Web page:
In my few years of code writing and applications building, I have come across various cases and uses of both MongoDB driver and Mongoose. In this article I’ll focus on using Node.js as the backend.
So what is MongoDB, MongoDB is a document modelled database that have come to be widely accepted in the tech community as a whole. Its use cases are numerous but still distinct from other types of database like relational databases (SQL, Postgresql), graph databases like dgraph, etc. Because of it’s nature of being non-relational MongoDB generally do not enforce schemas which made it a little weird at first for programmers coming from sql or similar to sql backgrounds. Thus the need for Object Data Modelling , and that’s when Mongoose came in as an ODM library for MongoDB to help enforce Schemas.
Schemas are very helpful for strict data type being enforced, maintenance of structure and easy to relate to sql databases. So let’s see some use cases where we see the need for schemas.
- Database with multiple sub documents: Querying for sub-documents in MongoDB can sometimes be very frustrating and I am a witness of it. Going to the documentations, you even get to see that when performing equality matches on sub-documents, field order matters and the sub-documents must match exactly.
- Databases with complicated structure: When working on complicated databases with multiple levels of structure, schemas makes it easier and predictable. Like arrays of objects, possibly containing arrays with objects, looking at the data directly might get you confused and frustrated, but schemas gives insights while guaranteeing data format
- Another good reason is the restriction to change the shape of your document unnecessarily. Imagine writing a object to a former named string value, MongoDB tends to write this slowly due to the change in shape of the document, thanks to resizing.
Mongoose is not the only ODM library, there are hapijs/joi, MongoDB schemas, etc. And while Mongoose is good especially in areas of inferring data types, we should choose to use the MongoDB schema validation for schemas validation.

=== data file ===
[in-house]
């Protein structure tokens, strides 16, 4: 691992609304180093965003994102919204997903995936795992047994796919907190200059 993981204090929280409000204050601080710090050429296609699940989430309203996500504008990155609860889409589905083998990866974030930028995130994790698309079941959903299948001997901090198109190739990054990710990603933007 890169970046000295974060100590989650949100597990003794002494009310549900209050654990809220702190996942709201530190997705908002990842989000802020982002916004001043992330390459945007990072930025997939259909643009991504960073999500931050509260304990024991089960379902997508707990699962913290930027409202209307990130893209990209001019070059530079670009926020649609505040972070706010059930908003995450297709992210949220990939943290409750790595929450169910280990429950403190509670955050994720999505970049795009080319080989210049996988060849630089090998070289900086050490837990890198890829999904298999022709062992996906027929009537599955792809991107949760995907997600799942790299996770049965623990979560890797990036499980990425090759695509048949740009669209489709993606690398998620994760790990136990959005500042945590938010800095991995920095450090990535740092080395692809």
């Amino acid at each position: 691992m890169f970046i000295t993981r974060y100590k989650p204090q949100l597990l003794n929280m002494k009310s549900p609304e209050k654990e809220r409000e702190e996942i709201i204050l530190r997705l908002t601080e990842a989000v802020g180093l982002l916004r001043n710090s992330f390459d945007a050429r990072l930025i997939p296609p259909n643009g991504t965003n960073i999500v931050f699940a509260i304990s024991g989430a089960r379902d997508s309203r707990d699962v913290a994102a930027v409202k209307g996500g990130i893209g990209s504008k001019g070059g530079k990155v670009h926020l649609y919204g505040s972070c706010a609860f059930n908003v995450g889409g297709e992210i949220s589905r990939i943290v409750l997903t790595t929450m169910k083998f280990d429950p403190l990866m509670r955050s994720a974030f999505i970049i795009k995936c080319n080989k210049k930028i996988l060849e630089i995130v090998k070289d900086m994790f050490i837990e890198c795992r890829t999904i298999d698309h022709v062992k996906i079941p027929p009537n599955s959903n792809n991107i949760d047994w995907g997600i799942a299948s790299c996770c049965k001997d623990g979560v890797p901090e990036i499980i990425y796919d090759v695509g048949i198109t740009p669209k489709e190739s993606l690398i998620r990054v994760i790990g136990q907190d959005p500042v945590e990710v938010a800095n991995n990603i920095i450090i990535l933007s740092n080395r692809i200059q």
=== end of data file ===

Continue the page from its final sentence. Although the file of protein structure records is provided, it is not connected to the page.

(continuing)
So why use MongoDB schema validation over Mongoose?
First, we should know that mongoose is not officially from MongoDB team and while it helps in ODM, it could have unintended consequences in the future especially for large projects and can’t be helped or mitigated by the MongoDB team. Also, Relationship(s) between the Mongoose schema and our database model exists only within the confines of our Node.js application.
But yes, you can leverage the power of schemas and the uniqueness of the MongoDB model together using MongoDB schema validation. You can check how to go about it here.
Don’t use Schemas, why?
Of course you’ll want me to explain further, so let’s see some reasons in details.
The real world is messy: If you are on twitter you’ll get to see many jokes about how users are supposed to use their products vs how users try to use it. Increase in users gives rise to new cases, and I can assure you that you can’t get to predict which it would be. This sometimes leads to downed applications which harms the application reach in so many ways. Many a times I have always faulted the allow only this and block every other, rather it should be allow every other except this.
Freedom from limited data types: With MongoDB you don’t get to tie yourself or users down with a single form that data should take, you tend to miss out on the tools and feature that MongoDB gives you to project your data to whatever you desire.
Performance: It isn’t news that MongoDB drivers performs better than Mongoose and if you want to read more on this check it out here
The Ecosystem: MongoDB is expanding more and more, now we have MongoDB Switch for serverless, MongoDB Charts and all these are supported by the native drivers unlike third party libraries like Mongoose.
MongoDB is giving you a lot more with tools and features not forgetting Compass UI too we have to utilize these tools for our ease rather than limitations. Yet, if there is any needed use cases to use schemas, I’ll advice using MongoDB schemas validation which through the native drivers helps validate your data properly. Mongoose is good and don’t get me wrong, I’m not telling you to drop it suddenly I’m only showing you the need for a better tool and while Mongoose may help those coming from sql backgrounds, MongoDB using native drivers is not hard to learn and very useful.